The best evidence of federal power is the fact that for good and for ill, as noted above, the federal government has long acted to aid state and local law enforcement and foster federal priorities for policing. As part its antiterror and drug-enforcement activities, for example, the federal government has: offered funding to state and local agencies; created multijurisdictional task forces; provided equipment, support, training, and coordination; and encouraged and shared the proceeds of asset forfeitures. As part of its civil-rights and anticorruption efforts, the federal government has prosecuted federal, state, and local officers who have broken federal law, and sued agencies that violate constitutional rights. Congress, in passing federal privacy laws, sets the terms by which state and local agencies can acquire certain types of personal information. And federal rules and court procedures, such as the Federal Rules of Criminal Procedure, have provided models that state and local governmental entities can, and often do, adopt.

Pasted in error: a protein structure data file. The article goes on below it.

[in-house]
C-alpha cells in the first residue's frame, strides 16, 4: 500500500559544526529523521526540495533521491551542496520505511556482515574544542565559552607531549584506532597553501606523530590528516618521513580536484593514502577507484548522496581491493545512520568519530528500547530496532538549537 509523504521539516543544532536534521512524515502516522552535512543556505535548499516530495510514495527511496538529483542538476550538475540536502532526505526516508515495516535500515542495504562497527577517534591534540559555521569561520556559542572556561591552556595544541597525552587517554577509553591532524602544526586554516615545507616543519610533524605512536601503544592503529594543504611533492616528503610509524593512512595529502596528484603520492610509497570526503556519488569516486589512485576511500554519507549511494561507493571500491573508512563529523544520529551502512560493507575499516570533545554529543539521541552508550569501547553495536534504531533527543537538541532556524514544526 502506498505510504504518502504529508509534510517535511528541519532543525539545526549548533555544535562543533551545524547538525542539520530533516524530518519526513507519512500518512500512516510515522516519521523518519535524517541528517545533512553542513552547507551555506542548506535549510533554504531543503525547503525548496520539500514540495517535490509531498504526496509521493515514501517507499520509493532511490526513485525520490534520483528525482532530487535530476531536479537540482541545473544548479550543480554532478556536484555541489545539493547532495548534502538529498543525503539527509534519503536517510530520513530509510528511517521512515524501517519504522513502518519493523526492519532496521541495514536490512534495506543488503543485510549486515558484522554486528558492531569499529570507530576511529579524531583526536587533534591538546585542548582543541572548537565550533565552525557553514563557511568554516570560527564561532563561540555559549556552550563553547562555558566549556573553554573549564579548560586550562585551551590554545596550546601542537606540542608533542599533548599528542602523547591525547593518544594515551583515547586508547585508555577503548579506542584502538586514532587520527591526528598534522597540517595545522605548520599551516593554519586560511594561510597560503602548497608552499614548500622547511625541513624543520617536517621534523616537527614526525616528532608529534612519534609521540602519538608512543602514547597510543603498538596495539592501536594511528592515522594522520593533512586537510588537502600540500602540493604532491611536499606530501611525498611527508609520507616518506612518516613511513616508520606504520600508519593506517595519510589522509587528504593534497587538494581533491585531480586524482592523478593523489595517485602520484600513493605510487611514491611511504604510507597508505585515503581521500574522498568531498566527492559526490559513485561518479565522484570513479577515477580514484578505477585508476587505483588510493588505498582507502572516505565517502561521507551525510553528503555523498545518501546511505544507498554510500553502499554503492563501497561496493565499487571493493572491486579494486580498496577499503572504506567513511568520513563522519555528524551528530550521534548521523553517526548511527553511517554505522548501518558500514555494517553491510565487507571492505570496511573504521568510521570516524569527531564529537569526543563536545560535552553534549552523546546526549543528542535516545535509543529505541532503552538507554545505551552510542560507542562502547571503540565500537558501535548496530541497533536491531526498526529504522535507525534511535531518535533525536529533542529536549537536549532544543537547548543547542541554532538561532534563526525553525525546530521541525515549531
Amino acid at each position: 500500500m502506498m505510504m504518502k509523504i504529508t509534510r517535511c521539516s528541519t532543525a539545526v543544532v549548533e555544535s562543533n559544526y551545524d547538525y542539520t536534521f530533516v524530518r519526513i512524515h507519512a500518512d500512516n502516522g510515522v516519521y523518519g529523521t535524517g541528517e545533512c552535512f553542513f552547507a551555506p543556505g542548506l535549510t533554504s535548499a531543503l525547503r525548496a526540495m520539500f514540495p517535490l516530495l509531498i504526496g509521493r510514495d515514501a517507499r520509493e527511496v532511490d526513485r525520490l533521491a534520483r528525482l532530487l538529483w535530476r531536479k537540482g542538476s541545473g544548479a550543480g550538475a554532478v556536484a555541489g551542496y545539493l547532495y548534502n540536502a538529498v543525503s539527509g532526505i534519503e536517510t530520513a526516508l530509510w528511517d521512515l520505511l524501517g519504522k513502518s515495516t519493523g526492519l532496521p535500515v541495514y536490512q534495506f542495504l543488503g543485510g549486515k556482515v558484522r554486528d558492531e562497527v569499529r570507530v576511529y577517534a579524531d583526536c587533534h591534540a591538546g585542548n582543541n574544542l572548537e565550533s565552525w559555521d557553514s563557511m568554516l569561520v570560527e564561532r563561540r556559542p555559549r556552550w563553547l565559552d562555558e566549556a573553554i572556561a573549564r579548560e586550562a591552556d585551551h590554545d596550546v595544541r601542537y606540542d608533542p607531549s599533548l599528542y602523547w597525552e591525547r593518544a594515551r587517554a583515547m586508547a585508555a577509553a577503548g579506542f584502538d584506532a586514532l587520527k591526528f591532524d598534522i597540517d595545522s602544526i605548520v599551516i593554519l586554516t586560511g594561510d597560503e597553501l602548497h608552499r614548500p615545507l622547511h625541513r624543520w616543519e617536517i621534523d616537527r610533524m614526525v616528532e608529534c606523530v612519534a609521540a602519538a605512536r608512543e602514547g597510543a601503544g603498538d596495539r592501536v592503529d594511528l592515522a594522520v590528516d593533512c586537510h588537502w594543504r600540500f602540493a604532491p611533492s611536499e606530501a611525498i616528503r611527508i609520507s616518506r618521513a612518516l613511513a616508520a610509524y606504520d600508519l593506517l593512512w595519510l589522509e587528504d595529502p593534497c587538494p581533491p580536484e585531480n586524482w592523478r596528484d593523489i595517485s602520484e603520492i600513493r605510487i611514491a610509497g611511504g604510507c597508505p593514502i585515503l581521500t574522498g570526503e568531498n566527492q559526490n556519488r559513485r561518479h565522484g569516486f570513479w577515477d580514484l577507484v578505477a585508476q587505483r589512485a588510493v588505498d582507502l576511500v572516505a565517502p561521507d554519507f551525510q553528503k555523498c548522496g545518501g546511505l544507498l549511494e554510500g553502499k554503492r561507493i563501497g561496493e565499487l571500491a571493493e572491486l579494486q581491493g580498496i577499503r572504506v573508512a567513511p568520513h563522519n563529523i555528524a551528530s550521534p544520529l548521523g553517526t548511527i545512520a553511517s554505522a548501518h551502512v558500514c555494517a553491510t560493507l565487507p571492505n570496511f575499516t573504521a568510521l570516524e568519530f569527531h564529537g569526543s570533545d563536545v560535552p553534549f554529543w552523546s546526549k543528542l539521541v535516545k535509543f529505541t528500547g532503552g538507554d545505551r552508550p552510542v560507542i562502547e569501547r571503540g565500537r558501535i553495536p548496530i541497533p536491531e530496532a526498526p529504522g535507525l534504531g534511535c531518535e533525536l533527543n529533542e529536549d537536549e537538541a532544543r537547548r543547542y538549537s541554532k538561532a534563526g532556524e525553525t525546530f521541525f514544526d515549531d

d. Avoiding programs and practices that detract from sound policing. Although some forms of federal policing and federal intervention into state and local policing, such as civil-rights enforcement, almost inevitably promote sound policing, not all have this character. Both historically and currently, some federal interventions in local policing have pursued public-safety goals by means that imposed harm, contributed to racial disparities, evaded local political accountability, or frayed public trust. For example, federal programs that provide financial incentives to state and local agencies to engage in asset forfeiture, such as equitable sharing, encourage harmful policing while circumventing ordinary political processes for checking that harm. Similarly, programs that transfer military-grade equipment and information-gathering technologies to local communities often have avoided ordinary budgeting and requisition processes and allowed agencies to adopt especially intrusive means of policing without legislative approval or other local democratic accountability. In addition, through programs such as Operation Pipeline and Data-Driven Approaches to Crime and Traffic Safety, the federal government has promoted the programmatic use of pretextual traffic stops without paying adequate attention to the racially discriminatory effects of such stops and the distrust they often sow between policing agencies and the communities they serve. In short, in too many instances, the federal government has undermined sound policing.